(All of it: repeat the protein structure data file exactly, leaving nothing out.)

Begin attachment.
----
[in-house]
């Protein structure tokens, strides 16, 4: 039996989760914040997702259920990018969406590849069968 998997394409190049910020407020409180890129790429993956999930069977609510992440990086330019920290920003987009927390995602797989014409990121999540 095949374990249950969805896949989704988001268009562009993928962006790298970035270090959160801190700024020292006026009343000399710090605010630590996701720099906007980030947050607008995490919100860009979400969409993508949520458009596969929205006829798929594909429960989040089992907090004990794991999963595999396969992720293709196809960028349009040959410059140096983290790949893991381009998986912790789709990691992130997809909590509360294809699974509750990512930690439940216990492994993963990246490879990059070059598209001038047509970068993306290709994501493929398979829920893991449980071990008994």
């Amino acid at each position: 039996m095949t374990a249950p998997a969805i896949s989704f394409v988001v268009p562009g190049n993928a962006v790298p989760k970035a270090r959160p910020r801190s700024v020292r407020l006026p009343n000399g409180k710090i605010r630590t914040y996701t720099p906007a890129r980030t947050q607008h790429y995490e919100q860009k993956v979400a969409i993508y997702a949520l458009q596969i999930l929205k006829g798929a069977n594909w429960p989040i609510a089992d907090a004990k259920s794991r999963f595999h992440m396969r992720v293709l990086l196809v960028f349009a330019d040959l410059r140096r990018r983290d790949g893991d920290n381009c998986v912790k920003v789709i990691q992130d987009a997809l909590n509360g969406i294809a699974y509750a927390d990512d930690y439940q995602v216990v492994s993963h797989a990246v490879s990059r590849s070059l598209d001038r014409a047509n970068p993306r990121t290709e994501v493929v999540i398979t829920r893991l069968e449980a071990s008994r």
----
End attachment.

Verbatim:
[in-house]
């Protein structure tokens, strides 16, 4: 039996989760914040997702259920990018969406590849069968 998997394409190049910020407020409180890129790429993956999930069977609510992440990086330019920290920003987009927390995602797989014409990121999540 095949374990249950969805896949989704988001268009562009993928962006790298970035270090959160801190700024020292006026009343000399710090605010630590996701720099906007980030947050607008995490919100860009979400969409993508949520458009596969929205006829798929594909429960989040089992907090004990794991999963595999396969992720293709196809960028349009040959410059140096983290790949893991381009998986912790789709990691992130997809909590509360294809699974509750990512930690439940216990492994993963990246490879990059070059598209001038047509970068993306290709994501493929398979829920893991449980071990008994």
């Amino acid at each position: 039996m095949t374990a249950p998997a969805i896949s989704f394409v988001v268009p562009g190049n993928a962006v790298p989760k970035a270090r959160p910020r801190s700024v020292r407020l006026p009343n000399g409180k710090i605010r630590t914040y996701t720099p906007a890129r980030t947050q607008h790429y995490e919100q860009k993956v979400a969409i993508y997702a949520l458009q596969i999930l929205k006829g798929a069977n594909w429960p989040i609510a089992d907090a004990k259920s794991r999963f595999h992440m396969r992720v293709l990086l196809v960028f349009a330019d040959l410059r140096r990018r983290d790949g893991d920290n381009c998986v912790k920003v789709i990691q992130d987009a997809l909590n509360g969406i294809a699974y509750a927390d990512d930690y439940q995602v216990v492994s993963h797989a990246v490879s990059r590849s070059l598209d001038r014409a047509n970068p993306r990121t290709e994501v493929v999540i398979t829920r893991l069968e449980a071990s008994r």